Read/Post Comments (2) | Recommend This Article (10)

Comments from our Foolish Readers

Help us keep this a respectfully Foolish area! This is a place for our readers to discuss, debate, and learn more about the Foolish investing topic you read about above. Help us keep it clean and safe. If you believe a comment is abusive or otherwise violates our Fool's Rules, please report it via the Report this Comment Report this Comment icon found on every comment.

  • Report this Comment On November 30, 2011, at 4:58 PM, havvey wrote:

    Power by Ford? or lack of??

  • Report this Comment On December 02, 2011, at 5:59 AM, TMFMarlowe wrote:

    @havvey: Not sure what you're asking. Ford's execution has been mostly flawless. Mostly, the company just needs the global economy to cooperate.

    Thanks for reading.

    John Rosevear

Add your comment.

Compare Brokers

Fool Disclosure

Sponsored Links

Leaked: Apple's Next Smart Device
(Warning, it may shock you)
The secret is out... experts are predicting 458 million of these types of devices will be sold per year. 1 hyper-growth company stands to rake in maximum profit - and it's NOT Apple. Show me Apple's new smart gizmo!

DocumentId: 1733504, ~/Articles/ArticleHandler.aspx, 10/26/2016 2:30:37 AM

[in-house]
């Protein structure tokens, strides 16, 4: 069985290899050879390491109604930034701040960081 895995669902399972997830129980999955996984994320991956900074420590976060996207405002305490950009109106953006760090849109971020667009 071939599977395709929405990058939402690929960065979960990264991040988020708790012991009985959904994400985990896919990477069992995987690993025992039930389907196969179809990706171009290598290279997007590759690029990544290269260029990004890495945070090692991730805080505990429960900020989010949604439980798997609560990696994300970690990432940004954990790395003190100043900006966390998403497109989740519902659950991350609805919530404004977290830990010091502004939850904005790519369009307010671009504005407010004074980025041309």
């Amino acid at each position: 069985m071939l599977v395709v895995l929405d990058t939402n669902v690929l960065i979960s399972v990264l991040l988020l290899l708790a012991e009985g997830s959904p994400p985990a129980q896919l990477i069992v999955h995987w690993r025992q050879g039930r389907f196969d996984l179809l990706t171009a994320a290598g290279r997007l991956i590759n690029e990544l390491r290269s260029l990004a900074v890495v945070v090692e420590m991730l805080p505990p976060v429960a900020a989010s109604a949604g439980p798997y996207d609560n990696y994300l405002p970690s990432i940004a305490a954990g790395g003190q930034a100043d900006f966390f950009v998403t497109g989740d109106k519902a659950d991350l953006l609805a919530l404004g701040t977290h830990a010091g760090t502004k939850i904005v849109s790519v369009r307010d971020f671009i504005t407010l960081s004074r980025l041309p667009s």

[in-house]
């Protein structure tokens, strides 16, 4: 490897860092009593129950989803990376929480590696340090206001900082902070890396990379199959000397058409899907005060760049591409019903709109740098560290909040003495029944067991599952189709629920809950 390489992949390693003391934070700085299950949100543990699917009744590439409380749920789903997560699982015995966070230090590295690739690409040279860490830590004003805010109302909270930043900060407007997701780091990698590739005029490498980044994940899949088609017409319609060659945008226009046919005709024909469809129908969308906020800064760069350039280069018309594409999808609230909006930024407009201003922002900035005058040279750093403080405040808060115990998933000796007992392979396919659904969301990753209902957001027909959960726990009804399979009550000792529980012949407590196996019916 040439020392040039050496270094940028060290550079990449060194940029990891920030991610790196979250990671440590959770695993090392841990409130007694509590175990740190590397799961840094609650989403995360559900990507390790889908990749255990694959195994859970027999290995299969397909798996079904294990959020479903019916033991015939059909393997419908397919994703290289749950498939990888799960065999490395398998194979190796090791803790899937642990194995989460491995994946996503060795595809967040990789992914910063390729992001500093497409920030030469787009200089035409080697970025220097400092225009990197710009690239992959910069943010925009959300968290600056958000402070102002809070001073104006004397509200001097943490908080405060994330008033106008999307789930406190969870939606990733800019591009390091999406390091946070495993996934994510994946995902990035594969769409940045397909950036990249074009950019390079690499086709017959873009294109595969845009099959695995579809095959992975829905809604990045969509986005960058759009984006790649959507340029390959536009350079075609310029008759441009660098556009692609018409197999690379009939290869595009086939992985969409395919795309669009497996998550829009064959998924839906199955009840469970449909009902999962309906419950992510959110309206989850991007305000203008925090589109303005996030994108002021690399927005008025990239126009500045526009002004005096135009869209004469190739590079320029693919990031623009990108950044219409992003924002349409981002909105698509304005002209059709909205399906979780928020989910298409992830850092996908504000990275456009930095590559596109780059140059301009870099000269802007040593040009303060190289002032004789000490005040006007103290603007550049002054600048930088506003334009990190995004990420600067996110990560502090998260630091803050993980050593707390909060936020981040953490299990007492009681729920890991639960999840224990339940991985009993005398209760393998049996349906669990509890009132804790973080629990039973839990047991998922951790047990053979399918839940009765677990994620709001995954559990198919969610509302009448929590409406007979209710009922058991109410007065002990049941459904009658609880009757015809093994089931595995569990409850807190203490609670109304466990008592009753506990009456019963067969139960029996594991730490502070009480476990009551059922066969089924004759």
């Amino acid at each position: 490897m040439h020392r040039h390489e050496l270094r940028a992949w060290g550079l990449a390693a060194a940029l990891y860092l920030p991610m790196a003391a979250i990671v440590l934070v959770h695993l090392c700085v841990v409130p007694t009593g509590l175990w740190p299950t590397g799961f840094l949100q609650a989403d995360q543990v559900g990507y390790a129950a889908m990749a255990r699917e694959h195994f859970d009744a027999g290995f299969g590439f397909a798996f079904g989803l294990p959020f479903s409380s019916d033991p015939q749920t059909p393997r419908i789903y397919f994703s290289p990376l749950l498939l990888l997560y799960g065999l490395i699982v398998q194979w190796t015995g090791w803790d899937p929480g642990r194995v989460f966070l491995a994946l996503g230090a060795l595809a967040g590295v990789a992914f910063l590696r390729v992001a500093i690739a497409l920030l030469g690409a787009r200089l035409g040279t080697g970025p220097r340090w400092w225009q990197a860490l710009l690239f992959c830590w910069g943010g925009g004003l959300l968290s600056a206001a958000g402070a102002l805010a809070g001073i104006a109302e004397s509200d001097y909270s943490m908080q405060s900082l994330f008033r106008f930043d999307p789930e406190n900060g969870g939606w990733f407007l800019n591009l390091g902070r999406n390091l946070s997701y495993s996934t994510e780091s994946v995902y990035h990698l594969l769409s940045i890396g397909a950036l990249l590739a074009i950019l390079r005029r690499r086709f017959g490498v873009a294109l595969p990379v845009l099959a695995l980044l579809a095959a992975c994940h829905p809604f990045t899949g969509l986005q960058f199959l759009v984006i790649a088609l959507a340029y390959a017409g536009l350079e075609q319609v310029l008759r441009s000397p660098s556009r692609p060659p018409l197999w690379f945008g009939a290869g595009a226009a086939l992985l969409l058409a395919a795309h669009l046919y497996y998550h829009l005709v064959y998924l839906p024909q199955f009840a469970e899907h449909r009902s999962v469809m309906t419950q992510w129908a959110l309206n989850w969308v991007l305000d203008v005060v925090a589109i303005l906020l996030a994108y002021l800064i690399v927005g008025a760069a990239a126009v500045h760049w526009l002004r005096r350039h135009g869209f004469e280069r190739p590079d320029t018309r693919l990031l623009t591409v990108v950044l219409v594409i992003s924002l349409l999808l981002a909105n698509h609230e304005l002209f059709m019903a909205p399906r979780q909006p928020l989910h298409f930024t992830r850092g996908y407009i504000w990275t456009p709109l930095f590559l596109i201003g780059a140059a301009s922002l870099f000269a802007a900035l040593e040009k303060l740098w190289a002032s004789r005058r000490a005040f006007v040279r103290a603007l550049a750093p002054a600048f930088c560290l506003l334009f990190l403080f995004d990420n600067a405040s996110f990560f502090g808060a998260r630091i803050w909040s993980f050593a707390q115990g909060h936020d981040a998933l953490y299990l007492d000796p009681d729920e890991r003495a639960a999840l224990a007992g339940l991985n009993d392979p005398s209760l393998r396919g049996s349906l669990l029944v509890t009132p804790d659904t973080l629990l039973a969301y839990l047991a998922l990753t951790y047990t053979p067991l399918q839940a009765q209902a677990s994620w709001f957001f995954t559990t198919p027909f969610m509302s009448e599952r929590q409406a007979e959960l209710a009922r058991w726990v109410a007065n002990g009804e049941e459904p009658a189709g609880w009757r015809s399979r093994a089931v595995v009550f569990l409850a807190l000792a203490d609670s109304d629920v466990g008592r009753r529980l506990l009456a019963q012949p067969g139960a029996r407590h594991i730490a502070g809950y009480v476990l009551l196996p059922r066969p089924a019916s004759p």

Report This Comment

Use this area to report a comment that you believe is in violation of the community guidelines. Our team will review the entry and take any appropriate action.

Sending report...

Today's Market

updated 5 hours ago Sponsored by:
DOW 18,169.27 -53.76 -0.30%
S&P 500 2,143.16 -8.17 -0.38%
NASD 5,283.40 -26.43 -0.50%

Create My Watchlist

Go to My Watchlist

You don't seem to be following any stocks yet!

Better investing starts with a watchlist. Now you can create a personalized watchlist and get immediate access to the personalized information you need to make successful investing decisions.

Data delayed up to 5 minutes

Related Tickers

10/25/2016 4:01 PM
F $11.85 Down -0.19 -1.58%
Ford CAPS Rating: ****
GM $31.60 Down -1.38 -4.18%
General Motors CAPS Rating: ***
HMC $29.92 Up +0.23 +0.77%
Honda Motor CAPS Rating: ****
TM $115.25 Down -0.20 -0.17%
Toyota Motor CAPS Rating: ***